‘I Lived a Nightmare:’ SIM Hijacking Victims Share Their Stories
Nine victims of SIM hijacking—an increasingly popular scam—share their stories.
Last year, hackers found a bug that allowed them to access some personal information on any T-Mobile customer. The bug was so well known in the criminal underground that someone made a tutorial on how to exploit it on YouTube.
The bug itself didn’t expose anything too sensitive. No passwords, social security numbers, or credit card data was exposed. But it did expose customers’ email addresses, their billing account numbers, and the phone’s IMSI numbers, standardized unique number that identifies subscribers. Just by knowing (or guessing) customer’s phone numbers, hackers could get their target’s data.
Read more: The Motherboard Guide to Not Getting Hacked
Once they had that, they could impersonate them with T-Mobile’s customer support staff and steal their phone numbers. This is how it works: a criminal calls T-Mobile, pretends to be you, convinces the customer rep to issue a new SIM card for your number, the criminal activates it, and they take control of your number.
Phone numbers are increasingly the password recovery option for forgotten passwords, so when attackers take control of a phone number they can then hack into the victim’s bank, social media, and email accounts.
None of these are theoretical scenarios. Ever since we revealed the bug and helped get it fixed, roughly two dozen victims reached out to share their stories. And just last month, T-Mobile began the process of alerting all customers that fraudsters are trying to hijack their SIM cards and phone numbers.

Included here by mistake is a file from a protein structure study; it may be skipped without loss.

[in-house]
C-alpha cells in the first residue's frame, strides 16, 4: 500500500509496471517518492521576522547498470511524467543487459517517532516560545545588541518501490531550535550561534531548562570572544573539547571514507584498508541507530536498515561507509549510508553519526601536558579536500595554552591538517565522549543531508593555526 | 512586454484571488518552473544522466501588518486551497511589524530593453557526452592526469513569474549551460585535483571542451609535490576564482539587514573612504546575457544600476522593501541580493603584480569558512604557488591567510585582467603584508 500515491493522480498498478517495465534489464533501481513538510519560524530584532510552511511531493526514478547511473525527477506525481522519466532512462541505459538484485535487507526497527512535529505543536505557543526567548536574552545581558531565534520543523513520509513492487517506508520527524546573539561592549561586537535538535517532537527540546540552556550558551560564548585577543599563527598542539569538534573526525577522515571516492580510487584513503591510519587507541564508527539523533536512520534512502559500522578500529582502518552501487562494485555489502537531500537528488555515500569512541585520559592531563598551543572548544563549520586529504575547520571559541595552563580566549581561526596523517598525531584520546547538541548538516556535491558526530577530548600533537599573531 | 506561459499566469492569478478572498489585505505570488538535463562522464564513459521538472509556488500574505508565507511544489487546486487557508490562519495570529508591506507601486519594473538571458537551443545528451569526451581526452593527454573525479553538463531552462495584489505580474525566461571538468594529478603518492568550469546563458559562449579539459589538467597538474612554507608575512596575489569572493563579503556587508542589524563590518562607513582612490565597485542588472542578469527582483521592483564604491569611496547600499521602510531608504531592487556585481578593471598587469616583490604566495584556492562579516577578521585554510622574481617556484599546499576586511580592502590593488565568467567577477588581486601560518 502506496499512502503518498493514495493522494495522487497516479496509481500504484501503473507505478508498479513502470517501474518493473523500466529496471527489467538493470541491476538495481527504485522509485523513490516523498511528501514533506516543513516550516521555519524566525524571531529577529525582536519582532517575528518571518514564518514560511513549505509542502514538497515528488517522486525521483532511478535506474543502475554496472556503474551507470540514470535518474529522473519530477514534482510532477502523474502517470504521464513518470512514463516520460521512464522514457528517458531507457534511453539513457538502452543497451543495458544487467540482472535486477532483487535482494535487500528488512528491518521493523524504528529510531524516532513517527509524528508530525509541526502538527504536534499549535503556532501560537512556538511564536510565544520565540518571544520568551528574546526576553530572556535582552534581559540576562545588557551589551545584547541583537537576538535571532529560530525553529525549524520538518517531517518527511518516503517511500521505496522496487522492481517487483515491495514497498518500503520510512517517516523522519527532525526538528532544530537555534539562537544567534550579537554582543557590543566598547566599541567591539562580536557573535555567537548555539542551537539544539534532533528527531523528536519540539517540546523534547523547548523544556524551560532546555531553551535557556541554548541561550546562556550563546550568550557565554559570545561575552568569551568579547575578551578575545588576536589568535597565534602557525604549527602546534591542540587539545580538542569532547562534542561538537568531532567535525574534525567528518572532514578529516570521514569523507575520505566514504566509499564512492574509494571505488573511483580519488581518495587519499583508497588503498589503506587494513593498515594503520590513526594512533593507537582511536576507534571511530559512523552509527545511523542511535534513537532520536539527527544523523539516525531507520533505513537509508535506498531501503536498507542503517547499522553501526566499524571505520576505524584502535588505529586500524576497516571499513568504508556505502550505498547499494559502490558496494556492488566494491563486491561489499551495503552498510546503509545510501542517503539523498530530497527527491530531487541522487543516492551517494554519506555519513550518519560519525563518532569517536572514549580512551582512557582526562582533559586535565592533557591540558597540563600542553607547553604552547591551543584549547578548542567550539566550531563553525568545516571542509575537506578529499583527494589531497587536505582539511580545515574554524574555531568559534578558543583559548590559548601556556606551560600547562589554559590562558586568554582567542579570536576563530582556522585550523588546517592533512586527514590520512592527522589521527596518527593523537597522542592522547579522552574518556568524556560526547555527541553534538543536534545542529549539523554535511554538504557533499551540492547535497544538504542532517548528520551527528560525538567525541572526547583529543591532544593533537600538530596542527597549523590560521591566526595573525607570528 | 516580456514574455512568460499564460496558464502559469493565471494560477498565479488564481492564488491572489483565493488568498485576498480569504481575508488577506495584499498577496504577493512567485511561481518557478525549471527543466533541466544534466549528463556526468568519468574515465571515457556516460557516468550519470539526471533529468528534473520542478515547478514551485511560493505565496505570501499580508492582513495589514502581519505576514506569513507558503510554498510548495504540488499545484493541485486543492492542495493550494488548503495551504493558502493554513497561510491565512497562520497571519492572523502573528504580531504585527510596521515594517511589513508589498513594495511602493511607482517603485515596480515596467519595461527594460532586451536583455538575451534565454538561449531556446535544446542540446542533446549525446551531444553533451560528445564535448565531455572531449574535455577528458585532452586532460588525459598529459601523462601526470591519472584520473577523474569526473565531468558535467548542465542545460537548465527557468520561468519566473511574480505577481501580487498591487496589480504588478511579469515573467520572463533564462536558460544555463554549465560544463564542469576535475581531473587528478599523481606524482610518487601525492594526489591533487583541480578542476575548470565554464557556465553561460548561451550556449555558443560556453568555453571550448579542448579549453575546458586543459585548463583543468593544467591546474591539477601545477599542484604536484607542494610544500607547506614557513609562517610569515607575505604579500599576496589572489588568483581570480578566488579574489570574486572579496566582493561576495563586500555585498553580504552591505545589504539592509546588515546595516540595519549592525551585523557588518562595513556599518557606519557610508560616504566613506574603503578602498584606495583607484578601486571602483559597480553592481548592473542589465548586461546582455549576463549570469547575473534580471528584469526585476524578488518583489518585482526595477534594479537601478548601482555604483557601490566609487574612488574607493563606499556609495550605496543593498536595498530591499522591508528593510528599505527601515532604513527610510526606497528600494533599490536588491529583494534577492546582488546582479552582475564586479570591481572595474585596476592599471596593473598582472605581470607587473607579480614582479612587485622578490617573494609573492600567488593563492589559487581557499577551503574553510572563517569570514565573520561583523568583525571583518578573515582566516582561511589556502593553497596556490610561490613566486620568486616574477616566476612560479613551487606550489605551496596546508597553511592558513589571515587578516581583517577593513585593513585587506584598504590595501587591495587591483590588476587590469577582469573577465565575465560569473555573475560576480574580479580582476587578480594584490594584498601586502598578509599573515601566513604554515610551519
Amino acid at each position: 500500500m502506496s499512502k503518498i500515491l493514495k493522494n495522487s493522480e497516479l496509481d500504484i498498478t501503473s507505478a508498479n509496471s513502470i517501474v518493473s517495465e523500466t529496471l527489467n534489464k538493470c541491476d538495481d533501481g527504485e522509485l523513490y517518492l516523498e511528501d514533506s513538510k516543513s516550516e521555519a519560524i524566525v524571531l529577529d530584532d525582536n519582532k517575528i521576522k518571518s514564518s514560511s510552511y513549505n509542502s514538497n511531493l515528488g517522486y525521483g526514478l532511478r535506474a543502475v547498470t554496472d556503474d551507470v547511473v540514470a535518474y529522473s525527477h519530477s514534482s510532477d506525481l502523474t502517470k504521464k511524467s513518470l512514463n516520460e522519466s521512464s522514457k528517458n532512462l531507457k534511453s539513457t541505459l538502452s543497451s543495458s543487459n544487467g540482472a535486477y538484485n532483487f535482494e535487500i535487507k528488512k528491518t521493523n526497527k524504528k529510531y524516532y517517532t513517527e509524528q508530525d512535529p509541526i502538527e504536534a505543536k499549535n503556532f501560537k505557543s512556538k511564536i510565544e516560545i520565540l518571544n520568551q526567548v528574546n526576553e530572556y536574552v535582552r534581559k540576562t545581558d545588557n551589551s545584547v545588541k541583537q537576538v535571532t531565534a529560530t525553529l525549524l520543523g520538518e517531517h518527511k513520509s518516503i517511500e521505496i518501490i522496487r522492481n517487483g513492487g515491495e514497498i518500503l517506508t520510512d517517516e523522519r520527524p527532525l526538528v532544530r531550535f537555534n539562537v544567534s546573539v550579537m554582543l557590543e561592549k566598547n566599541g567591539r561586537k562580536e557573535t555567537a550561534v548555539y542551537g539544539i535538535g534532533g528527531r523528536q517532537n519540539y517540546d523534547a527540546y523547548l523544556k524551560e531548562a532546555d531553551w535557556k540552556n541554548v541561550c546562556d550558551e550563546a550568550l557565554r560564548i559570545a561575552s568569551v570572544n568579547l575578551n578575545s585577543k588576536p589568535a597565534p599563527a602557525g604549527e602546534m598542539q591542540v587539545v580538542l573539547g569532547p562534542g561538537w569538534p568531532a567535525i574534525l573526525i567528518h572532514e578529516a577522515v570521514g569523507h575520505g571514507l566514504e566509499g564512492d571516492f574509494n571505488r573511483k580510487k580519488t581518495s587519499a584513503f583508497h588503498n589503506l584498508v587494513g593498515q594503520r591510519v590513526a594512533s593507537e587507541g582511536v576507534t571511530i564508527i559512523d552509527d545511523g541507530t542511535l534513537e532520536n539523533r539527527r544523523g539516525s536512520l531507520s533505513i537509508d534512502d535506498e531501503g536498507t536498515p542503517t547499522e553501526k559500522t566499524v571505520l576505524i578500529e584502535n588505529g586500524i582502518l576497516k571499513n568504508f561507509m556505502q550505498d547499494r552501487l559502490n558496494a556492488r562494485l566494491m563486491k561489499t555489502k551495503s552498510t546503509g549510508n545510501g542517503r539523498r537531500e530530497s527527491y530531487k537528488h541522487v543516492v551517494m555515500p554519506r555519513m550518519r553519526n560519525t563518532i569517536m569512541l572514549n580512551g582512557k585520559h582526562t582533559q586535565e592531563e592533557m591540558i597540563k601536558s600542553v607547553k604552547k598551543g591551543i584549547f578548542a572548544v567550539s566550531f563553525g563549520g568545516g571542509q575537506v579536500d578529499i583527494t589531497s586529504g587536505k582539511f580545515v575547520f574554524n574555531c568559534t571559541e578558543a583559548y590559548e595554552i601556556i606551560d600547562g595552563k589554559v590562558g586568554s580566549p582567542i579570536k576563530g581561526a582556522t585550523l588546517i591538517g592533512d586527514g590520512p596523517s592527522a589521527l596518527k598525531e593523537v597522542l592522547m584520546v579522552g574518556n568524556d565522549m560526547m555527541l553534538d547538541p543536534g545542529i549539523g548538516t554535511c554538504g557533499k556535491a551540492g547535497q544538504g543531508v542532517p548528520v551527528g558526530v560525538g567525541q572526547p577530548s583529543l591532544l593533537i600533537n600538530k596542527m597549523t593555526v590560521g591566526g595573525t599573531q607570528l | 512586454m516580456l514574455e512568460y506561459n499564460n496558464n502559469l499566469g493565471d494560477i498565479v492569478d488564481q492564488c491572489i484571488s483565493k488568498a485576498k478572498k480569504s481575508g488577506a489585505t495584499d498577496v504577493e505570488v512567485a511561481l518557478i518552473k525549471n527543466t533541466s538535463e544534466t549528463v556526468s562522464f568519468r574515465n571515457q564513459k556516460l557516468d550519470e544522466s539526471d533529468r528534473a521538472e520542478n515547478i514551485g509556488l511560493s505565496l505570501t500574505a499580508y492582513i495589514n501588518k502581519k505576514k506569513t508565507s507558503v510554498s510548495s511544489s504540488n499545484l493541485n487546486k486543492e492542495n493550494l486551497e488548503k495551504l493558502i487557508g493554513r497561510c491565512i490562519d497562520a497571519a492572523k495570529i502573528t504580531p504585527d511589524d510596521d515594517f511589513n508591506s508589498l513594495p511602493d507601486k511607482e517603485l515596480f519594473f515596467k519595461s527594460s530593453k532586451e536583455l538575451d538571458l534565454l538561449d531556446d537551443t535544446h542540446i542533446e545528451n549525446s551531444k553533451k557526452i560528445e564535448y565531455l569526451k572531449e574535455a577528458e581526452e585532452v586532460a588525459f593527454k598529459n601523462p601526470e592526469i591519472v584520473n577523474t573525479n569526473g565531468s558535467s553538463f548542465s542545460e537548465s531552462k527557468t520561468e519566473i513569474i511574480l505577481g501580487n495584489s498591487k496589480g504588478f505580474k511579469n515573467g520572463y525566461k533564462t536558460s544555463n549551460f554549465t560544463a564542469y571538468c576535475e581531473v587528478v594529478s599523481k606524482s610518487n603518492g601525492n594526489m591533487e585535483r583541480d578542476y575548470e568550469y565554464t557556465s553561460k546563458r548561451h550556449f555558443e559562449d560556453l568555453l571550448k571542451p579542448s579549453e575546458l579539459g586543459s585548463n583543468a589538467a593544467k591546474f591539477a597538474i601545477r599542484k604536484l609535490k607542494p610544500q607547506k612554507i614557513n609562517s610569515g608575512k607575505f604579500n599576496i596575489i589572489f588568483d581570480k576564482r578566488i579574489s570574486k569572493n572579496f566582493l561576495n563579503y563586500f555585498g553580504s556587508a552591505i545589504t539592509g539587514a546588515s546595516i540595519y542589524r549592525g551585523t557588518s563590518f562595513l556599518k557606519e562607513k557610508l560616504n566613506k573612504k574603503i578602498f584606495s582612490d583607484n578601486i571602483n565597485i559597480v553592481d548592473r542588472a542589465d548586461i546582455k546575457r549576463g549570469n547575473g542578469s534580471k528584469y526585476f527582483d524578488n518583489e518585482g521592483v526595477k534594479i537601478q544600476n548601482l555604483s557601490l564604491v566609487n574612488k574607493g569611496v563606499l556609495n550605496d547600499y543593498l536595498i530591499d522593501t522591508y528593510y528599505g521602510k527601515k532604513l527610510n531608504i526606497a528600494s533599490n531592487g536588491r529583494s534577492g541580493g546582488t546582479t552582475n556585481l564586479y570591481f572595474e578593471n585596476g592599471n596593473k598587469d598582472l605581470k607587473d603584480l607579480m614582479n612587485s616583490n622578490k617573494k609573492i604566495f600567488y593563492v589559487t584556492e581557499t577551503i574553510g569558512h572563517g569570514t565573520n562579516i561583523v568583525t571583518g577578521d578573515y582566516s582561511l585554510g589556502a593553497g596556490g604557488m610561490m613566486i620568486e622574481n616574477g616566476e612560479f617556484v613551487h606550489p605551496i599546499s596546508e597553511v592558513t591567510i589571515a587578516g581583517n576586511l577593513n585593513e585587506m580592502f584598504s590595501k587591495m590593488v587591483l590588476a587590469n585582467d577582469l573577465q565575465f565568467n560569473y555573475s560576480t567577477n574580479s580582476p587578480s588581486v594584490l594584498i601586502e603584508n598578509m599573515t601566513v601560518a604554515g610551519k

Have you been a victim of this type of hack? You can contact this reporter securely on Signal at +1 917 257 1382, OTR chat at firstname.lastname@example.org, or email email@example.com
To show how damaging and hurtful these hacks can be, we’re sharing some of the most harrowing stories that victims shared with us. The stories have been edited for length and clarity and have not been independently verified by Motherboard.
This just happened to me over the weekend. I lost service late Saturday night and assumed it was an issue with my always buggy iPhone. Then on Sunday morning my husband got a text from T-Mobile saying that a line on our phone plan had been cancelled (mine) and i soon discovered that $1200 had wired out of my bank account to someone in [redacted] with my same last name.
I have my phone number back and am getting reimbursed in the next few days. But, T-Mobile was disturbingly casual about all of this, playing dumb about how the port out could have happened even though there’s clearly been evidence of the hacks for the past 6 months. We’re still waiting for a customer service supervisor to get back to us and give us any answers.
Today I lived a nightmare.
My phone all of the sudden stopped working - I tried to contact T-Mobile through twitter—no phone right?—It took them an hour to let me know that someone must have transferred my number to another carrier and they asked me to call my bank to let them know.
I immediately log in on my bank account and voila! $2,000 were gone.
I've spent the whole day between T-Mobile, Chase Bank and trying to understand what happened. What a nightmare.
[...] It is unbelievable—and i think it's also a negligence from T-Mobile's side that they don't make it mandatory to have a password connected to the phone number rather than the social number. [...] It's the first time I'm realizing how vulnerable our information is.